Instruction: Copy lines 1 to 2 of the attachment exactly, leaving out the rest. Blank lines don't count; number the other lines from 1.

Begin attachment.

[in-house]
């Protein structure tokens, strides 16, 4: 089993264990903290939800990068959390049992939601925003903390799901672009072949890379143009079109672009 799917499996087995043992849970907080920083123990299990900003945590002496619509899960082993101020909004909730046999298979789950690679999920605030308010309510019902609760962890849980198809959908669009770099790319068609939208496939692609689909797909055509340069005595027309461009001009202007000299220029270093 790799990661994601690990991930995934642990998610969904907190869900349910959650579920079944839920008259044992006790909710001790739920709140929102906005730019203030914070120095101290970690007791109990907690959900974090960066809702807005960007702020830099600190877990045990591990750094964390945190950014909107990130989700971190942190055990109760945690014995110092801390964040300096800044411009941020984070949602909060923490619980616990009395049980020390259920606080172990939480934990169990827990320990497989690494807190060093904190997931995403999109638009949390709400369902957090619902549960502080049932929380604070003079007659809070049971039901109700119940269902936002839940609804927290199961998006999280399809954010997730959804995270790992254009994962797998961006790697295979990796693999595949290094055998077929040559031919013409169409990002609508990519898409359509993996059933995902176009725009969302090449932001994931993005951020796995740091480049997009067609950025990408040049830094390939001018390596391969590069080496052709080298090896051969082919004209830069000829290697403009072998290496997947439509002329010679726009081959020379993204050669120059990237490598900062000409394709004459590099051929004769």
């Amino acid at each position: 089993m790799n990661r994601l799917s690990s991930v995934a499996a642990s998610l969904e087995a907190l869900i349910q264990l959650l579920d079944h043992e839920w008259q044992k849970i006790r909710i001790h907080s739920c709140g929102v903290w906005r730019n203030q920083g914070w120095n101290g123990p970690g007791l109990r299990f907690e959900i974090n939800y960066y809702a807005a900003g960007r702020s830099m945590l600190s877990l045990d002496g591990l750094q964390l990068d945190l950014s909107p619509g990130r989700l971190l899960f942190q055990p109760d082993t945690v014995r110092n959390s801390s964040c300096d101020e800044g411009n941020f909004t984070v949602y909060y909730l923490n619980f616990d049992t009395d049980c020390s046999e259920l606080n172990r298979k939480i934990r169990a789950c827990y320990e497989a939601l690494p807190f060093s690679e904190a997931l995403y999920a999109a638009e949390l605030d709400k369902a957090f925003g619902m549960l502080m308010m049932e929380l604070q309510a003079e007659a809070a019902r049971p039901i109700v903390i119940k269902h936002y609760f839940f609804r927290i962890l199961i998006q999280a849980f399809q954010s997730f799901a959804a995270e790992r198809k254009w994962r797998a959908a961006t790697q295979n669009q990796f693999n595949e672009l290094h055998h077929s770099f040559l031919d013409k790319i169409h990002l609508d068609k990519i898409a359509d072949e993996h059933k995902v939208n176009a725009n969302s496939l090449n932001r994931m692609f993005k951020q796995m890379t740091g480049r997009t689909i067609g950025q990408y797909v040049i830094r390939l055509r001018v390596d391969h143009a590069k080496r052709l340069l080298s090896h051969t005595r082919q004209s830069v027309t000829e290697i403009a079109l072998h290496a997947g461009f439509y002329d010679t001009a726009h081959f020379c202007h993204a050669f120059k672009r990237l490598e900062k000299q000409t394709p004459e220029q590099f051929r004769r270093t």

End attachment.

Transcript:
[in-house]
């Protein structure tokens, strides 16, 4: 089993264990903290939800990068959390049992939601925003903390799901672009072949890379143009079109672009 799917499996087995043992849970907080920083123990299990900003945590002496619509899960082993101020909004909730046999298979789950690679999920605030308010309510019902609760962890849980198809959908669009770099790319068609939208496939692609689909797909055509340069005595027309461009001009202007000299220029270093 790799990661994601690990991930995934642990998610969904907190869900349910959650579920079944839920008259044992006790909710001790739920709140929102906005730019203030914070120095101290970690007791109990907690959900974090960066809702807005960007702020830099600190877990045990591990750094964390945190950014909107990130989700971190942190055990109760945690014995110092801390964040300096800044411009941020984070949602909060923490619980616990009395049980020390259920606080172990939480934990169990827990320990497989690494807190060093904190997931995403999109638009949390709400369902957090619902549960502080049932929380604070003079007659809070049971039901109700119940269902936002839940609804927290199961998006999280399809954010997730959804995270790992254009994962797998961006790697295979990796693999595949290094055998077929040559031919013409169409990002609508990519898409359509993996059933995902176009725009969302090449932001994931993005951020796995740091480049997009067609950025990408040049830094390939001018390596391969590069080496052709080298090896051969082919004209830069000829290697403009072998290496997947439509002329010679726009081959020379993204050669120059990237490598900062000409394709004459590099051929004769």